Rigorous forensic investigation of mass graves is vitally important for two reasons. Firstly, evidence can be used in international criminal prosecutions, bringing those responsible for such atrocities to justice. Secondly, there is an overwhelming need for families to know the truth about their loved ones and carry out burial and commemoration rituals. This need is mirrored in international human rights and humanitarian law, which demands bodies are recovered, identified and properly buried.
Before BU’s research there were no comprehensive, published, standard protocols or policies for the scientific investigation of mass graves. Lack of consistency and understanding in forensic and scientific processes can lead to evidence not withstanding legal scrutiny.
BU’s multi-disciplinary research in forensic archaeology and anthropology, by Ian Hanson and Paul Cheetham and international law by Dr Melanie Klinkner, has informed and developed standards and universal policies.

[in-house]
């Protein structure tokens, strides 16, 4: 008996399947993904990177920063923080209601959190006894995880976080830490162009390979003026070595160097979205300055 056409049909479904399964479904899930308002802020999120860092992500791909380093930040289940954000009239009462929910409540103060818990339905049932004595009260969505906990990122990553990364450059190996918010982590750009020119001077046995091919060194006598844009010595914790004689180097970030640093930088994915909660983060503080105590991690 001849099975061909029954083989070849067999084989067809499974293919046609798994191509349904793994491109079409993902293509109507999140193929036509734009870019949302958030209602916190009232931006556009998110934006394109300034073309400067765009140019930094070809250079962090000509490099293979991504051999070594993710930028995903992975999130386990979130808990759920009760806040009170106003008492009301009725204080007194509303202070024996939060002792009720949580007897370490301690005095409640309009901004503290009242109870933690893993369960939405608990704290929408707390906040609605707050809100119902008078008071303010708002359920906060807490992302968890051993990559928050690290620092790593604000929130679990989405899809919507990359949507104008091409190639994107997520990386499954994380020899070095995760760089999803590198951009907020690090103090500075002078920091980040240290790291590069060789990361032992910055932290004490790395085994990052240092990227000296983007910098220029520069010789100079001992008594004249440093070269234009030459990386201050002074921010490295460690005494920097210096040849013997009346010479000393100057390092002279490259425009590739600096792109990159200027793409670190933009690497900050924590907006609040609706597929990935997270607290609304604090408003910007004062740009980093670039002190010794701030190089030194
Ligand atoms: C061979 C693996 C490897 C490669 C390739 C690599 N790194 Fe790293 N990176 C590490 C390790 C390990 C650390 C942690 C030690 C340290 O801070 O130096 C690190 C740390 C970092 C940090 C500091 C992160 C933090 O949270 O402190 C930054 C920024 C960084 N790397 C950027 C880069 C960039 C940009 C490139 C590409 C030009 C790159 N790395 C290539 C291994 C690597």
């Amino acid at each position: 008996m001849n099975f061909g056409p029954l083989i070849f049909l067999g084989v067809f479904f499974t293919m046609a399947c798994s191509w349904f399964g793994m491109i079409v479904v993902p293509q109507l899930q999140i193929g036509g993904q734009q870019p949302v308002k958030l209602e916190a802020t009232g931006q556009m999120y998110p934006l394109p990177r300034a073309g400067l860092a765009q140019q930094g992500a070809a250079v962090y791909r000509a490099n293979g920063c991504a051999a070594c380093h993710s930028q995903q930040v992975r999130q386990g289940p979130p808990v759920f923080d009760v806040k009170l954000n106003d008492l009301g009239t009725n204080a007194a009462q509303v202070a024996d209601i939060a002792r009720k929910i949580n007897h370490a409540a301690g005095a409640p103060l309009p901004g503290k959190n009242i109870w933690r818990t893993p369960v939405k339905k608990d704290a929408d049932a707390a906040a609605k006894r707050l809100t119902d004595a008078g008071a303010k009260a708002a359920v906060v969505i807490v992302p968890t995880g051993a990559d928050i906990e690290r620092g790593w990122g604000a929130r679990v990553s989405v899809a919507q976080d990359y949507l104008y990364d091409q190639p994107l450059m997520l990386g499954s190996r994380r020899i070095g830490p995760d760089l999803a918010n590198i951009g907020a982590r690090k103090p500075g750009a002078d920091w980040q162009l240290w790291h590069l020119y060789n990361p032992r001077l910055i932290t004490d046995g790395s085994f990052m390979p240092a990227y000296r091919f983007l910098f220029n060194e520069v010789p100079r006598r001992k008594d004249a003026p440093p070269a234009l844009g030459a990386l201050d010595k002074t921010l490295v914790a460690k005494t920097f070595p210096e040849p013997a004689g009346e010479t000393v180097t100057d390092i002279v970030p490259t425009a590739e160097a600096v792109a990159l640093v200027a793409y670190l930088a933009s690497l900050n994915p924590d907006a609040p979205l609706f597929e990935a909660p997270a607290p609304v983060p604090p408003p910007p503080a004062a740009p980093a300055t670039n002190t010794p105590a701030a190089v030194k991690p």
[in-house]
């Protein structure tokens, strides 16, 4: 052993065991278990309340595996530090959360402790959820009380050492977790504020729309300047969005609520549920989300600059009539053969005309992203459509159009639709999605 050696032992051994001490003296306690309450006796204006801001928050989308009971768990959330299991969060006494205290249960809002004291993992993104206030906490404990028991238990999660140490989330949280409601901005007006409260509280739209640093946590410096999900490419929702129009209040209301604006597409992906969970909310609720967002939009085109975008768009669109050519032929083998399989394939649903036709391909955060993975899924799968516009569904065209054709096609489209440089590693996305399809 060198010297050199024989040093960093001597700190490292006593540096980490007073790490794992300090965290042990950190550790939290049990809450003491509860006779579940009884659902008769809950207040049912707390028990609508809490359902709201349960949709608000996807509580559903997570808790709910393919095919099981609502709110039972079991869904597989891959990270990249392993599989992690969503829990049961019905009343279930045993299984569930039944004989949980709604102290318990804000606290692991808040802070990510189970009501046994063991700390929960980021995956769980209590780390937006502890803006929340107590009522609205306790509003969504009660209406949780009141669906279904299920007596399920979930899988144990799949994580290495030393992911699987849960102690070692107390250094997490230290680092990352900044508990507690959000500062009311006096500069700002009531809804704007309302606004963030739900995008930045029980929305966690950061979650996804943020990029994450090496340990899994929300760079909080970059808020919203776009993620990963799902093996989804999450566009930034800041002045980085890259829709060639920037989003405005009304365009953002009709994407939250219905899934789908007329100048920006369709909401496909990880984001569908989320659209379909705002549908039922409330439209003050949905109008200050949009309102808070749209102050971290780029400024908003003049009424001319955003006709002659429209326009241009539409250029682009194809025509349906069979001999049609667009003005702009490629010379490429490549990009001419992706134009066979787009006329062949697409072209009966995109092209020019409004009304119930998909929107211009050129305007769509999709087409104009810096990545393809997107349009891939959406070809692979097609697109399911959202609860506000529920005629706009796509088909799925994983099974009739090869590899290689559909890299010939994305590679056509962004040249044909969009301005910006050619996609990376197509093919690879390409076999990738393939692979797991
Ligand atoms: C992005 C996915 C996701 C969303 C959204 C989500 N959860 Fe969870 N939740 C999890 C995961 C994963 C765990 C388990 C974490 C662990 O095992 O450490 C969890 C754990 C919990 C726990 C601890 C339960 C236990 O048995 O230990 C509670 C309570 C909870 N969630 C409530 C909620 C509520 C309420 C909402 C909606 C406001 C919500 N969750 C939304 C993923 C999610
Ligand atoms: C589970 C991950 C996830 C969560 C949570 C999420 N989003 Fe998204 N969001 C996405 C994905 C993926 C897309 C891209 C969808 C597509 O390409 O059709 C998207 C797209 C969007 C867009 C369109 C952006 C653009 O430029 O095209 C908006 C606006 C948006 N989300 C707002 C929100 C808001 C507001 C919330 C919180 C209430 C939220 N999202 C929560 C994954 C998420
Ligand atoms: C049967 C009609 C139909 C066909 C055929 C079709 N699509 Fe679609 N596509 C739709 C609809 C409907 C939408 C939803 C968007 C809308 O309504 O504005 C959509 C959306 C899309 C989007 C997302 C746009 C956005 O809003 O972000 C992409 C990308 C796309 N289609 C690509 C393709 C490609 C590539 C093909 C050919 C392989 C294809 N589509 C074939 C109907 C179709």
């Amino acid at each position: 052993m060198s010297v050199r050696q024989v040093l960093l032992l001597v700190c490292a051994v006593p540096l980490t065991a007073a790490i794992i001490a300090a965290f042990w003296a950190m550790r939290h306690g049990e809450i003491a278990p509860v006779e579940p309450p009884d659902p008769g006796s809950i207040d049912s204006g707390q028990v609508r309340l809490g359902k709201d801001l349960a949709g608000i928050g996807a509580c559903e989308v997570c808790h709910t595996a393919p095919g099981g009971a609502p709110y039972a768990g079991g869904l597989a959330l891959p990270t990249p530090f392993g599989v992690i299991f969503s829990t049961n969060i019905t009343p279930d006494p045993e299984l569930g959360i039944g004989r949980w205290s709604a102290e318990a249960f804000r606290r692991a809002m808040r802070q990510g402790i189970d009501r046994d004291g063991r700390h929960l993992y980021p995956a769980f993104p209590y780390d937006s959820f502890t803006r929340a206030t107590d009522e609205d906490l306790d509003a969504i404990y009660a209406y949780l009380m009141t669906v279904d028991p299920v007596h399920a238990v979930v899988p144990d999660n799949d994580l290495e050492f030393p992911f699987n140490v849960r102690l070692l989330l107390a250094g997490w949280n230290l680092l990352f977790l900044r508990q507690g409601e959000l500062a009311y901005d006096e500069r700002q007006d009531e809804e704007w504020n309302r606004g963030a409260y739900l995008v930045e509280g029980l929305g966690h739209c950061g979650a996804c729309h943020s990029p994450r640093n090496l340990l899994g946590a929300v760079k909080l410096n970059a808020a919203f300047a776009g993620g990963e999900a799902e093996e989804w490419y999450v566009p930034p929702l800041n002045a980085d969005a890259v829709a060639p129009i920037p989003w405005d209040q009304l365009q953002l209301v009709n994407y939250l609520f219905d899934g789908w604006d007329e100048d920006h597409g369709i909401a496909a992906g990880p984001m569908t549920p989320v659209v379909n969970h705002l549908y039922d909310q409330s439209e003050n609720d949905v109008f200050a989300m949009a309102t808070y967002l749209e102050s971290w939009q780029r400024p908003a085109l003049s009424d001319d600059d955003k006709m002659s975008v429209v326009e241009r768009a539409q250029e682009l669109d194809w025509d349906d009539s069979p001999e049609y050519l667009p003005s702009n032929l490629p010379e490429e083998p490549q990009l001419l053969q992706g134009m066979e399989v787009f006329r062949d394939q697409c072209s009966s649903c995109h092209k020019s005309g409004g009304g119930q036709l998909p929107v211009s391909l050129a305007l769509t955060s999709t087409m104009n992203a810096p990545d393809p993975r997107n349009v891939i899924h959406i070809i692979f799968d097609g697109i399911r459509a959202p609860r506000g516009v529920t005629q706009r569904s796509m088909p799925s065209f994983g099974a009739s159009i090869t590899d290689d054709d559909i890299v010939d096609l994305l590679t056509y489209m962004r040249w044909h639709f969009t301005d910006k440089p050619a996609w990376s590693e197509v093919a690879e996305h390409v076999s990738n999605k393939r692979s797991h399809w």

Protocols were used to teach Iraqi trainees at the university under a US State Department/FCO funded program. The International Commission on Missing Persons (ICMP) has since used these protocols and a review of the legal framework for international law, as the basis for their own training manual for further training in Iraq and Libya.
The protocols were also used as the basis for investigating graves of missing First World War soldiers at Fromelles in France. This particular project has significant humanitarian impacts, providing long sought for answers to the families of those missing in action since 1916.